AnyFuckerForAMincePie Sun 07-Dec-14 20:32:09

I haven't been to a works xmas do for about 15 years. I grew out of them.

Theorientcalf Sun 07-Dec-14 20:32:12

Not going to the Christmas party has never been an issue where I work, but then we work shifts so everyone can't go anyway. I always go if I can though, but some people don't/can't. It's a complete non issue.

NoelleHawthorne Sun 07-Dec-14 20:33:19

'. Some of them say they're not going because they don't get paid for it (it's not in work time), '

how funny

MakeMeWarmThisWinter Sun 07-Dec-14 20:34:14

Aw. I'm a sahm, can I go to the ones people aren't going to?

I miss a good old embarrassing drunken knees up with people you barely tolerate - best bit of working.

stripeysoup Sun 07-Dec-14 20:34:23

Ah yes, 'childcare issues' would probably have been a better excuse.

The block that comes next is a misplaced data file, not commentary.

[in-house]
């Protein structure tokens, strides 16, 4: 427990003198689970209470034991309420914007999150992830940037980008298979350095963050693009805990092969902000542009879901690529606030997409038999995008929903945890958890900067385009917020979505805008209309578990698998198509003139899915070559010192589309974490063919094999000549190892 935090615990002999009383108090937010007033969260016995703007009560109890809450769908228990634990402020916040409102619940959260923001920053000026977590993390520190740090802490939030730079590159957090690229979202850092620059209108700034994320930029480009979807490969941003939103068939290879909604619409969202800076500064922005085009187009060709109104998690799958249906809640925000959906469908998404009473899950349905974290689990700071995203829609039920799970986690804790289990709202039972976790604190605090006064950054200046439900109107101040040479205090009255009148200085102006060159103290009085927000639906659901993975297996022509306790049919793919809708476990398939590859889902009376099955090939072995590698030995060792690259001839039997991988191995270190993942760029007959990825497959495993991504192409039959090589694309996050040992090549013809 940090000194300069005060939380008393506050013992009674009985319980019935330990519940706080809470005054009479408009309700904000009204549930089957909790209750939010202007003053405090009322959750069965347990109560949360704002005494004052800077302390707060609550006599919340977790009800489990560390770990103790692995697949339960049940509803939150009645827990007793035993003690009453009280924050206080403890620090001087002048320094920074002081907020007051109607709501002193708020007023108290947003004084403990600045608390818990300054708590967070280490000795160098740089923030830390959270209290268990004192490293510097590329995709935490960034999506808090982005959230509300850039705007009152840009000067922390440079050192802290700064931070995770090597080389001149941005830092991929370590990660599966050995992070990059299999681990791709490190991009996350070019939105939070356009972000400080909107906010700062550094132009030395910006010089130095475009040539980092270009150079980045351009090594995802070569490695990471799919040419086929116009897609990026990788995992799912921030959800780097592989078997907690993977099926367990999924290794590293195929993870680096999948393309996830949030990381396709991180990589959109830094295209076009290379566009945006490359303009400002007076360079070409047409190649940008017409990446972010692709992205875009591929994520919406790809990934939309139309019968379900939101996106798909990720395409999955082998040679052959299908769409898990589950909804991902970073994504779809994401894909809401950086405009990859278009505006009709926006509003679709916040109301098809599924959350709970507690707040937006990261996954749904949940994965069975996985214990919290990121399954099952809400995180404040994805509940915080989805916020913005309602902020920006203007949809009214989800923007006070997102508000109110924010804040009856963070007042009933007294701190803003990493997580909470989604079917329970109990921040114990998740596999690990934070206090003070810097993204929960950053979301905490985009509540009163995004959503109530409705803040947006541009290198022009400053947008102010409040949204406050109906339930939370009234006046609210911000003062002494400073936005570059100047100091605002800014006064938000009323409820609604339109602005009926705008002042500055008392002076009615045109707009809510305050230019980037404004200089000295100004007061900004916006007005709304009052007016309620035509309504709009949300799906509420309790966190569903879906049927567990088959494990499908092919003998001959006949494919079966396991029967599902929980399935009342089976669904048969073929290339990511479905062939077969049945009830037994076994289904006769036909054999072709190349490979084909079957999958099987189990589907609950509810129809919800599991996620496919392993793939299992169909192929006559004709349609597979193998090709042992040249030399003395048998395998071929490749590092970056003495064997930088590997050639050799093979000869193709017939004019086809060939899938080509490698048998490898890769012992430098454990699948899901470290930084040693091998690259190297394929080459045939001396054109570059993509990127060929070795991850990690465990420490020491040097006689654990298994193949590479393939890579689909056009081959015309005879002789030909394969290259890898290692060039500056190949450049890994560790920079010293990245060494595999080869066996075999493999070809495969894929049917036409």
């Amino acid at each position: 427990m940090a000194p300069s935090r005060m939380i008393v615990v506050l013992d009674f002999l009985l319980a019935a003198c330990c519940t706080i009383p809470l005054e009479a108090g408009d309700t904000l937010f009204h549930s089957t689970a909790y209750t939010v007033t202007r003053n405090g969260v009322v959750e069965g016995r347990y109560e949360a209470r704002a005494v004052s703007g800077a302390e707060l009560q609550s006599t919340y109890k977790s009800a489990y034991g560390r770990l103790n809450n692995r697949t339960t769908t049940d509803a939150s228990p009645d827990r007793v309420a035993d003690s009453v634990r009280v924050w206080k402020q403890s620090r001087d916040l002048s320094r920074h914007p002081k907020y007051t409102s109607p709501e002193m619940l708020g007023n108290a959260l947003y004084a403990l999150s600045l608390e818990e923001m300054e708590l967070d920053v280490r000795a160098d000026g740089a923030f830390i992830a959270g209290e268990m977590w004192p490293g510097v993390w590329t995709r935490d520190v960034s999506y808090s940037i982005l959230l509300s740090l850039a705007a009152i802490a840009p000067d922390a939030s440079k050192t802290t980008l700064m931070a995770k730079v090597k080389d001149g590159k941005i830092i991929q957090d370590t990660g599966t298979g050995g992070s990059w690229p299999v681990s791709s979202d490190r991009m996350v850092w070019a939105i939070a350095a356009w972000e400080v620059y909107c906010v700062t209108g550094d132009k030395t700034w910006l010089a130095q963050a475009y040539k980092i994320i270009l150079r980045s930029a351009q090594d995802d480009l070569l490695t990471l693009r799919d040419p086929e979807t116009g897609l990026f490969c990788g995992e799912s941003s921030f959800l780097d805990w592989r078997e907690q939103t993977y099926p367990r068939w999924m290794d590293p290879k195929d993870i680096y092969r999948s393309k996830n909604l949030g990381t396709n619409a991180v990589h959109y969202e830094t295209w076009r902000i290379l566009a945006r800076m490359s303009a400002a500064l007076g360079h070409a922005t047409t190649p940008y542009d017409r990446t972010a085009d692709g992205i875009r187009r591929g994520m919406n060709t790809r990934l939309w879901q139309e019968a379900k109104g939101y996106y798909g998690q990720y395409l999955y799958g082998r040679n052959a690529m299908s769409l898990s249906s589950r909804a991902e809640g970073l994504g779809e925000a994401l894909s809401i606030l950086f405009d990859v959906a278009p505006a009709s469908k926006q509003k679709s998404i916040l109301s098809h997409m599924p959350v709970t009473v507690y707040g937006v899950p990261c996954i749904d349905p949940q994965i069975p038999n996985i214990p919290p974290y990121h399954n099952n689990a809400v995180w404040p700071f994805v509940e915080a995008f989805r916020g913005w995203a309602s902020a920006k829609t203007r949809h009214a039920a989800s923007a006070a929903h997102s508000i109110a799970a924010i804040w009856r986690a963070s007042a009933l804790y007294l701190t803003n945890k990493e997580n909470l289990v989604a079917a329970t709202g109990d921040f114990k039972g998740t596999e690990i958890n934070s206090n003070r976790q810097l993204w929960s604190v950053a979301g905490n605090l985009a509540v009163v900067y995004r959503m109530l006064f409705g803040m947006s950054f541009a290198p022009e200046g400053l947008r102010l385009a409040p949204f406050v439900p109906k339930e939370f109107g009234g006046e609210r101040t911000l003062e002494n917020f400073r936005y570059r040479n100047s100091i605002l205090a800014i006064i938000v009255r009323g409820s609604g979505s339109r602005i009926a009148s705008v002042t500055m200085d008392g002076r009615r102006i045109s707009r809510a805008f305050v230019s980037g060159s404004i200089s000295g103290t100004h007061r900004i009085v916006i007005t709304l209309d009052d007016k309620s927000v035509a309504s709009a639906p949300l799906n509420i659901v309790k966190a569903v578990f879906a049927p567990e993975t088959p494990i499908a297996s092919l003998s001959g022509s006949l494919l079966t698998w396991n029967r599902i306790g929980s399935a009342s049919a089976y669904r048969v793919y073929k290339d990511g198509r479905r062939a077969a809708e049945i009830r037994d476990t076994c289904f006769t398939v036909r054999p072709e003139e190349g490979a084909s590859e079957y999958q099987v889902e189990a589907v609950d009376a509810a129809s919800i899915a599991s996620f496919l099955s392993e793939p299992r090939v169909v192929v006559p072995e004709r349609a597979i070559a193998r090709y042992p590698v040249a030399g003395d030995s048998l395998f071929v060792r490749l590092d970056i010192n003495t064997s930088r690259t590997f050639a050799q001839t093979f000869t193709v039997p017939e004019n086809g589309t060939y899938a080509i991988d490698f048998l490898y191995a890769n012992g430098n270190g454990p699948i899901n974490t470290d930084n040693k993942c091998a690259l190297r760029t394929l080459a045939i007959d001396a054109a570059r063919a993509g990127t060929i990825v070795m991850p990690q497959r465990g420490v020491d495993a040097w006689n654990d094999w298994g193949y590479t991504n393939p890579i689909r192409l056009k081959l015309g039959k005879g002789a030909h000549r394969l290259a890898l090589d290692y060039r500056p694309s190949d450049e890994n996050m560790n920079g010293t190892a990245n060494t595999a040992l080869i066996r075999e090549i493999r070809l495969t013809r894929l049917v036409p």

NoelleHawthorne - it's really not a case of not liking them, I don't know them very well and with other commitments don't have the time to spend getting to know them very well. I suppose that might sound antisocial but unfortunately there just aren't enough hours in the day

hedwig2001 Sun 07-Dec-14 20:34:51

I don't go to mine. I have Asbergers and it is my idea of hell!

december12 Sun 07-Dec-14 20:35:03

Of course it's Ok not to go and there have been times when I've avoided them, mainly because I didn't know many people well and get nervous in those situations. However, the times when I did make the effort to go were undoubtedly the times when I had the best relationships with my colleagues, when I settled into a new workplace quicker and when work was generally more fun.

reup Sun 07-Dec-14 20:36:15

Im not going to mine. It would have cost £60 for nothing very special.